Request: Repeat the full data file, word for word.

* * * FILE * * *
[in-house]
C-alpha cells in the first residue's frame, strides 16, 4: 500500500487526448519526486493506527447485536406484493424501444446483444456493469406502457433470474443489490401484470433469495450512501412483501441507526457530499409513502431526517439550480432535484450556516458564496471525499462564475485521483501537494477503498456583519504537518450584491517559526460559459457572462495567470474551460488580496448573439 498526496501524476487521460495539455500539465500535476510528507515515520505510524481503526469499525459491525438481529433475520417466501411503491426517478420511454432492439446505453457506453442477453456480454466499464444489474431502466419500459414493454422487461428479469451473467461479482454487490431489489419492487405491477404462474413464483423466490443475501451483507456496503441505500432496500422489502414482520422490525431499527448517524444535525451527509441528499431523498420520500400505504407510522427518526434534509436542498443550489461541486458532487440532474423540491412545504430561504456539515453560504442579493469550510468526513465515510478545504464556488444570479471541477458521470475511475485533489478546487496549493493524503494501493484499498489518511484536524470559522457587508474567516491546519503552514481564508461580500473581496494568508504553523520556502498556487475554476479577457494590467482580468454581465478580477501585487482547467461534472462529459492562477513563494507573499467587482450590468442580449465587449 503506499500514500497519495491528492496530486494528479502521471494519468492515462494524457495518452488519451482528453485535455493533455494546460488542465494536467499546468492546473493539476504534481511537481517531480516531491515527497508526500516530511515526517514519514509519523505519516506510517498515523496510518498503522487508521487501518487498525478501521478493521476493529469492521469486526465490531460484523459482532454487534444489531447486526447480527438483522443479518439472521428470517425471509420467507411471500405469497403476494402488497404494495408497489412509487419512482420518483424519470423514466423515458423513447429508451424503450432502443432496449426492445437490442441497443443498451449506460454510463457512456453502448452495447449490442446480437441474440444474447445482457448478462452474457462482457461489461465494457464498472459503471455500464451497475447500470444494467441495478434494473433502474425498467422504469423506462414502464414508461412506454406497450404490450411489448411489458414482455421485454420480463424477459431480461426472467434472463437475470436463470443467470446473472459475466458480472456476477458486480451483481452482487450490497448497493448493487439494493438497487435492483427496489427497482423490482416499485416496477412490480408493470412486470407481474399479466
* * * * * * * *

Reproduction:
[in-house]
C-alpha cells in the first residue's frame, strides 16, 4: 500500500487526448519526486493506527447485536406484493424501444446483444456493469406502457433470474443489490401484470433469495450512501412483501441507526457530499409513502431526517439550480432535484450556516458564496471525499462564475485521483501537494477503498456583519504537518450584491517559526460559459457572462495567470474551460488580496448573439 498526496501524476487521460495539455500539465500535476510528507515515520505510524481503526469499525459491525438481529433475520417466501411503491426517478420511454432492439446505453457506453442477453456480454466499464444489474431502466419500459414493454422487461428479469451473467461479482454487490431489489419492487405491477404462474413464483423466490443475501451483507456496503441505500432496500422489502414482520422490525431499527448517524444535525451527509441528499431523498420520500400505504407510522427518526434534509436542498443550489461541486458532487440532474423540491412545504430561504456539515453560504442579493469550510468526513465515510478545504464556488444570479471541477458521470475511475485533489478546487496549493493524503494501493484499498489518511484536524470559522457587508474567516491546519503552514481564508461580500473581496494568508504553523520556502498556487475554476479577457494590467482580468454581465478580477501585487482547467461534472462529459492562477513563494507573499467587482450590468442580449465587449 503506499500514500497519495491528492496530486494528479502521471494519468492515462494524457495518452488519451482528453485535455493533455494546460488542465494536467499546468492546473493539476504534481511537481517531480516531491515527497508526500516530511515526517514519514509519523505519516506510517498515523496510518498503522487508521487501518487498525478501521478493521476493529469492521469486526465490531460484523459482532454487534444489531447486526447480527438483522443479518439472521428470517425471509420467507411471500405469497403476494402488497404494495408497489412509487419512482420518483424519470423514466423515458423513447429508451424503450432502443432496449426492445437490442441497443443498451449506460454510463457512456453502448452495447449490442446480437441474440444474447445482457448478462452474457462482457461489461465494457464498472459503471455500464451497475447500470444494467441495478434494473433502474425498467422504469423506462414502464414508461412506454406497450404490450411489448411489458414482455421485454420480463424477459431480461426472467434472463437475470436463470443467470446473472459475466458480472456476477458486480451483481452482487450490497448497493448493487439494493438497487435492483427496489427497482423490482416499485416496477412490480408493470412486470407481474399479466